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Authority refuses approval for six psychoactive products


Media statement September 27, 2013

Authority refuses approval for six psychoactive products


The Psychoactive Substances Regulatory Authority has refused applications for six products seeking interim approvals under the new Psychoactive Substances Act.

The products refused approval are the psychoactive product G-13, three Kronic brand products (Kronic Skunk, Kronic Tropical Explosion and Kronic Pineapple Express) and two Kryptonite branded products (Kryptonite Green and Kryptonite Red).

The manager of the Psychoactive Substances Regulatory Authority, Dr Donald Hannah, says the six products were all assessed to pose more than a low risk of harm.

"The applicants cannot now import, manufacture, wholesale or retail these six products. The product that is out there must be recalled."

Dr Hannah says the Authority has reviewed reports of adverse reactions from a range of sources including the National Poisons Centre and hospital emergency departments.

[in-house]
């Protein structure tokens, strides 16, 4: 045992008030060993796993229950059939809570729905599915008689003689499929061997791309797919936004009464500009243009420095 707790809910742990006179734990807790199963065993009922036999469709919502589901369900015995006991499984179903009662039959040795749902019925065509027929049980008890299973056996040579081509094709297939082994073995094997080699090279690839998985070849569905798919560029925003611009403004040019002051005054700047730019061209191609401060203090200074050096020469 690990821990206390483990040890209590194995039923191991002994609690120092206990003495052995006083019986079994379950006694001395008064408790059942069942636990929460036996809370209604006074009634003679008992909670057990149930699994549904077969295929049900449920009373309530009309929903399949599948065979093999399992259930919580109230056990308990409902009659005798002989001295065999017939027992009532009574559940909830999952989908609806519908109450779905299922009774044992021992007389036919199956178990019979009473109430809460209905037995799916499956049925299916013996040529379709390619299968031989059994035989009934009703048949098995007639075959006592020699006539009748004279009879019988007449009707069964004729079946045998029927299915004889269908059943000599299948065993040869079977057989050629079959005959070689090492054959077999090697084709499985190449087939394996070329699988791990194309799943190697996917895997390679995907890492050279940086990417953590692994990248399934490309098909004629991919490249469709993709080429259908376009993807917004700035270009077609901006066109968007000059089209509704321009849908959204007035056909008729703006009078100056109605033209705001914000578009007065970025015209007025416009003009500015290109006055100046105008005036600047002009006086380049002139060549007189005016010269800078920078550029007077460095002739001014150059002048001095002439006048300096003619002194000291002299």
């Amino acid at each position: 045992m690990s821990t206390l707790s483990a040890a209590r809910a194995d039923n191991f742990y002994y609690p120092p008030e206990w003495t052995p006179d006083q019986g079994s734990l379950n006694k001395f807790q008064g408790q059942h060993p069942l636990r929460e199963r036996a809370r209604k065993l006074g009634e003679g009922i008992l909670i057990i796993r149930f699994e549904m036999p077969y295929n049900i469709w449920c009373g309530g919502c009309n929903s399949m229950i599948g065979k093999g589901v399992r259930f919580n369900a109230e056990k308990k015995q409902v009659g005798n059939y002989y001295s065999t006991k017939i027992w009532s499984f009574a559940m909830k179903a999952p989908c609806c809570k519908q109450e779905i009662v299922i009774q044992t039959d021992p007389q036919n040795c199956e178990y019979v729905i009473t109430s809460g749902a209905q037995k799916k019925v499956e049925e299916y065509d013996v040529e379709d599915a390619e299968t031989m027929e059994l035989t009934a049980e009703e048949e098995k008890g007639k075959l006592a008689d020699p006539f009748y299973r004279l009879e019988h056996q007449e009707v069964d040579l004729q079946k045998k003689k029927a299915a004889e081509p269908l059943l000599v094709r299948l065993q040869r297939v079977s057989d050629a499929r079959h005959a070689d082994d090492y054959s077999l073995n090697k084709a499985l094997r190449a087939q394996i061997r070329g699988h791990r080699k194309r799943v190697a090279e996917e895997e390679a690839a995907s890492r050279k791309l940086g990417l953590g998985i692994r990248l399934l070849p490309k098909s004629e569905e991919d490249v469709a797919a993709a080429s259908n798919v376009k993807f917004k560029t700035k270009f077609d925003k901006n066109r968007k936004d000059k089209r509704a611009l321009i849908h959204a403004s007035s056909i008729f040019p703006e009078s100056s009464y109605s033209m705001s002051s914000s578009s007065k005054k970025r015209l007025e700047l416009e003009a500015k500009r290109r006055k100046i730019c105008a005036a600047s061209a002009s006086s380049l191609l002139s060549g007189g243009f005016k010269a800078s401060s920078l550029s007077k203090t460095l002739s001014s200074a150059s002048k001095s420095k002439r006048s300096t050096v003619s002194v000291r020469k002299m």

"Such adverse effects are being monitored on an on-going basis and the Authority will also act to remove any currently approved interim products should there be concern."

The Authority has used a risk-scoring framework based on the severity of adverse reactions to determine if products pose more than a low risk of harm to users.

Monitoring of adverse reactions is being carried out by the National Poisons Centre and the Centre for Adverse Reaction Monitoring (CARM).

"We also encourage all health professionals to report any adverse reactions they observe to CARM."

Dr Hannah says the Authority, in conjunction with Police and public health units, is also actively monitoring compliance with the Psychoactive Substances Act, including by those retailers granted interim licences.

“We encourage any members of the public, who have any concerns to contact the Police, and the Ministry of Health - anonymous information can also be provided by calling the independent charity Crimestoppers on 0800 555 111”

He says the Act has removed psychoactive products from sale in dairies and conveniences stores as part of the Act's purpose of reducing harm, and the remaining retailers are now able to be monitored, which was not previously feasible.

The Authority estimates that following implementation of the transitional scheme which prohibited sale of psychoactive products from dairies, the total number of retail outlets selling psychoactive products has substantially decreased.

From around an estimated 3 to 4 thousand psychoactive substance retailers prior to the Act, around 110 retail licences have been issued to date.

The Act allows for the refusal of products to be appealed.


ENDS

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